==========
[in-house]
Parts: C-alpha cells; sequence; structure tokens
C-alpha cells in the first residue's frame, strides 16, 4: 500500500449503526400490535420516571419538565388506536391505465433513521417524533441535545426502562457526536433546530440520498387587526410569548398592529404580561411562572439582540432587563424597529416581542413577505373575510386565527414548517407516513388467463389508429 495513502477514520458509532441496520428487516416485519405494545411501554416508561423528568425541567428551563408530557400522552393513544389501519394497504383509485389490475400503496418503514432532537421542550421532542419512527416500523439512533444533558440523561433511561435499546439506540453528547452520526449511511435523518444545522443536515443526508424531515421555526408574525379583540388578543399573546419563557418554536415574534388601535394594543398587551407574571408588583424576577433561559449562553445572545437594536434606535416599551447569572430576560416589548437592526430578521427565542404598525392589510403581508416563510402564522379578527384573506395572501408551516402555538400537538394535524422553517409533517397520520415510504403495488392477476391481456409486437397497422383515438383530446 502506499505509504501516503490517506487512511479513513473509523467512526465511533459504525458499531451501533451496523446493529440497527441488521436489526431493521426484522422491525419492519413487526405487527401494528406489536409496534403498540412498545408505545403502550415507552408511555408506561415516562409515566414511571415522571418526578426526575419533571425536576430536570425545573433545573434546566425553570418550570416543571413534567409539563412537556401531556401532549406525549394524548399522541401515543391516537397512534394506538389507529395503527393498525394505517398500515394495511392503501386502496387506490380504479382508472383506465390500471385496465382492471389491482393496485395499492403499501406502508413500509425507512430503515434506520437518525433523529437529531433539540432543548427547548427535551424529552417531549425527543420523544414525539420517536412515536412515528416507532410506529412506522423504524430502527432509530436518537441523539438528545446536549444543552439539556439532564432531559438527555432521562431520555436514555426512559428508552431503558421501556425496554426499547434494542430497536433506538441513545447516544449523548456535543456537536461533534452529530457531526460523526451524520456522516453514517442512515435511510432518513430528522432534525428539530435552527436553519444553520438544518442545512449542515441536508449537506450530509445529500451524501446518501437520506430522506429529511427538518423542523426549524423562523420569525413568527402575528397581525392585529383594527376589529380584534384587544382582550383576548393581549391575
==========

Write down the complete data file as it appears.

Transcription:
[in-house]
Parts: C-alpha cells; sequence; structure tokens
C-alpha cells in the first residue's frame, strides 16, 4: 500500500449503526400490535420516571419538565388506536391505465433513521417524533441535545426502562457526536433546530440520498387587526410569548398592529404580561411562572439582540432587563424597529416581542413577505373575510386565527414548517407516513388467463389508429 495513502477514520458509532441496520428487516416485519405494545411501554416508561423528568425541567428551563408530557400522552393513544389501519394497504383509485389490475400503496418503514432532537421542550421532542419512527416500523439512533444533558440523561433511561435499546439506540453528547452520526449511511435523518444545522443536515443526508424531515421555526408574525379583540388578543399573546419563557418554536415574534388601535394594543398587551407574571408588583424576577433561559449562553445572545437594536434606535416599551447569572430576560416589548437592526430578521427565542404598525392589510403581508416563510402564522379578527384573506395572501408551516402555538400537538394535524422553517409533517397520520415510504403495488392477476391481456409486437397497422383515438383530446 502506499505509504501516503490517506487512511479513513473509523467512526465511533459504525458499531451501533451496523446493529440497527441488521436489526431493521426484522422491525419492519413487526405487527401494528406489536409496534403498540412498545408505545403502550415507552408511555408506561415516562409515566414511571415522571418526578426526575419533571425536576430536570425545573433545573434546566425553570418550570416543571413534567409539563412537556401531556401532549406525549394524548399522541401515543391516537397512534394506538389507529395503527393498525394505517398500515394495511392503501386502496387506490380504479382508472383506465390500471385496465382492471389491482393496485395499492403499501406502508413500509425507512430503515434506520437518525433523529437529531433539540432543548427547548427535551424529552417531549425527543420523544414525539420517536412515536412515528416507532410506529412506522423504524430502527432509530436518537441523539438528545446536549444543552439539556439532564432531559438527555432521562431520555436514555426512559428508552431503558421501556425496554426499547434494542430497536433506538441513545447516544449523548456535543456537536461533534452529530457531526460523526451524520456522516453514517442512515435511510432518513430528522432534525428539530435552527436553519444553520438544518442545512449542515441536508449537506450530509445529500451524501446518501437520506430522506429529511427538518423542523426549524423562523420569525413568527402575528397581525392585529383594527376589529380584534384587544382582550383576548393581549391575